I have other observations/reservations which I will share, at the risk of being dismissed as the nasty meany.

The fresh looking blocks, the seat board showing evidence it was once pinned between rails, that it just appears to sit on the blocks (is that correct?), the way the dial is cut on the sides and so on.

I am willing to admit, in the face of compelling information, that I may be entirely wrong and FOS.

Unfortunately, some of the older Bulletins (I believe the article in question was published in 1959) report material that is spurious in nature. I have seen that more than a few times. Like any number of older antique publications and books, if they knew then what we knew now, some things would have never been published. As an example, I am
thinking of a very standard famous furniture reference that published things like secretaries with a Philadelphia top married to a Boston base and out right fakes. Looked right then, jarring now.

I welcome other opinions.

RM
 

Neil Levette

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Jun 15, 2017
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Thanks for your observations. One of the reasons that I posted this was to solicit feed back from the community as I too (along with some local collectors) have pontificated on the originality/provenance of the clock. Sadly, we haven’t been able to assemble to look at it together with the clock in the middle of the kitchen table (Covit restrictions).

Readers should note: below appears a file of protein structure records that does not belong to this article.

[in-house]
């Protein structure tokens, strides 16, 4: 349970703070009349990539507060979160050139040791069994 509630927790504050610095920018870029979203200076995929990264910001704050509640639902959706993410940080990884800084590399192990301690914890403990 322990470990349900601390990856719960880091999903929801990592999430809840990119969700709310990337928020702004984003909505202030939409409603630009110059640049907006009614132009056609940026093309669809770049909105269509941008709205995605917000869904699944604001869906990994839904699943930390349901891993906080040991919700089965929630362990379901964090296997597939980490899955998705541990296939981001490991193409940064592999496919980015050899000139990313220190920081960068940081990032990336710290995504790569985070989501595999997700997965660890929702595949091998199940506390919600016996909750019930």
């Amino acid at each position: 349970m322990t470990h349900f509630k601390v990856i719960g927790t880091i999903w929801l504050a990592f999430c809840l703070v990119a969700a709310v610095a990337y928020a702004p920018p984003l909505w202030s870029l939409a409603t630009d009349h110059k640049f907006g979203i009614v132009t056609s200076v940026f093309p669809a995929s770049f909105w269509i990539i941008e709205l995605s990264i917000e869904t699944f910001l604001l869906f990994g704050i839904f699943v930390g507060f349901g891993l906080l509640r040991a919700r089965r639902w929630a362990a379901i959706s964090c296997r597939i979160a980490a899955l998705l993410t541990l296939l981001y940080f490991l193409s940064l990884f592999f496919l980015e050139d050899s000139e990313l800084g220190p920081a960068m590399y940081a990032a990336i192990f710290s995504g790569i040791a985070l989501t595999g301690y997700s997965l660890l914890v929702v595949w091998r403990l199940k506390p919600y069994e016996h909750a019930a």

In any event, permit me to respond to your observations as best I can.

In regards to the weight issue...the photos in the Bulletin article aren’t clear enough to discern the nature of the holes also, the article is ambiguous in that it states that the strike side would run 24 hours but the time side only 8. However, there are two holes in the base of the clock that would align correctly for two cords to pass through the bottom. Is this what the author might of been referring and speculating as to why the were there?

If there is a question about whether or not this is the same clock as in the article there is a “tell” and is visible in the Bulletin photo. A closer look at the dial and you will see a mark to the south west of the winding arbor hole. This isn’t lost paint. It’s actually a cut out. However none the of us have ever seen one in this position on any dial. So. I’ve attached a couple of photos so you can see it clearly and I’m open to theories as to why it’s there.